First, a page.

Anyone who knows me knows I was a member of the very first punk band from my home town of Belleville, Illinois back in the late 70's (before Uncle Tupelo, for one). The whole punk thing got cooking on either coasts (NY first, like everything else) before it hit the midwest, and St. Louis was no exception. As a regional hub (like Lambert International Airport) St. Louis spawned an entire punk/new wave scene that lasted from roughly 1977-1984. After that, music was sufficiently watered down to be almost superfluous as it regarded genres and subdivisions. Every style known to man had been developed and subsequently played out by then.
In 1978 I joined what was then a pretty new band that was considerably different than the run-of-the-mill bands of the time. Max Load grew out of the fertile mind of one Terry Jones, also known as Terry X of 3-D Monster fame. We were toying with pseudonyms at the time, and I was known as Mike Y (the first initial of my last name, and next alphabetically, convenient, eh?). I first joined Max Load as drummer (I was brave enough to replace their drummer never having played before, despite his having years of playing experience to show for his percussive abilities). I knew I could inject a certain energy that would propel the group to bigger and better things. We had our day in the sun locally but despite a few close calls, never really broke out in a big way. We were featured in an international rock mag originating from New York (Rock Scene), in July of 1980, and were featured prominently in a local rag called Jet Lag (thank you, Steve Pick and John Korst), but by the late 80's I was living in LA and trying the whole thing from a similar angle out there. We were collectively known as the Fun 100, our own thriving little punk scene.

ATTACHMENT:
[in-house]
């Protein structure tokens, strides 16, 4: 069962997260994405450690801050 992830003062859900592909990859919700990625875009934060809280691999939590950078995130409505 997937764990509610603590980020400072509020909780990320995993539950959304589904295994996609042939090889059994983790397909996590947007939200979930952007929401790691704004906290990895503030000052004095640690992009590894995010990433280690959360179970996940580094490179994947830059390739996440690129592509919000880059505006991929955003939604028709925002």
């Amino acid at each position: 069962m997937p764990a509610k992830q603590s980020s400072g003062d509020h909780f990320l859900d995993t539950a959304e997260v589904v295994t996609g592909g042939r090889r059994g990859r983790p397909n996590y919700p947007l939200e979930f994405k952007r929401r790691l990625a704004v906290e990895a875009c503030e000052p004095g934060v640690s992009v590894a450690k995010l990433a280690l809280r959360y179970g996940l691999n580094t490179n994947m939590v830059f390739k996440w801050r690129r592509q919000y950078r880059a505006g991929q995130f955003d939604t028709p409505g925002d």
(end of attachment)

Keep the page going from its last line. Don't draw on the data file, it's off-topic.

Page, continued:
Back to Max Load...We played a lot in Belleville to start, branched out to shows in St. Louis proper, and in fact (no surprise), struggled against the non-punk forces that constantly conspired against a flegeling band. We were hated by some in Belleville (we taunted them from onstage relentlessly!) but loved by the hipsters in STL, where we would play to hundreds at shows. We had a 45 vinyl record out at the time, and that was the one thing that set a band apart from the also rans of the time, because it gave us promotional material that was more noticeable and accessible than a tape. We recorded much more material thn we could afford to release at the time, and for over 30 years those tapes languished in our personal collections, never to be released.
Enter Jason Rerun of BDR Records, out of St. Louis. His idea has been to release LP's from bands from that period that made an impact on the local scene, and he approached me a couple years ago about an album project concerning Max Load, knowing that since we were pretty well-known locally at the time, and I subsequently had gone on to play in other St. Louis bands at the time, that we'd be a worthy subject for archival release by his label. His goal is to put out vinyl on every band that was noteworthy and had recordings from the original punk/new wave era in St. Louis. So far, bands featured on his label include The Retros, The Welders, and an LP by the ultra-obscure raymilland. BDR plans a reissue of the compilation record that started it all, Test Patterns, originally released by Jet Lag magazine back in the day.
It's cool to rehash the stories, remember the personalities, and relive a slice of my own personal musical past in this way. It won't change my life when it comes out, but to have a slab of vinyl was our main goal then, and will be a nice reward for our past efforts even now. It reunited Terry and I, and I was also responsible for introducing Terry to Jason , getting the ball rolling originally.
Tomorrow we fight the heat with cool once again (seems like a lot of that going on lately, both the heat and the fighting it with the cool!), so keep your tubes hot and your antenna up. See you then!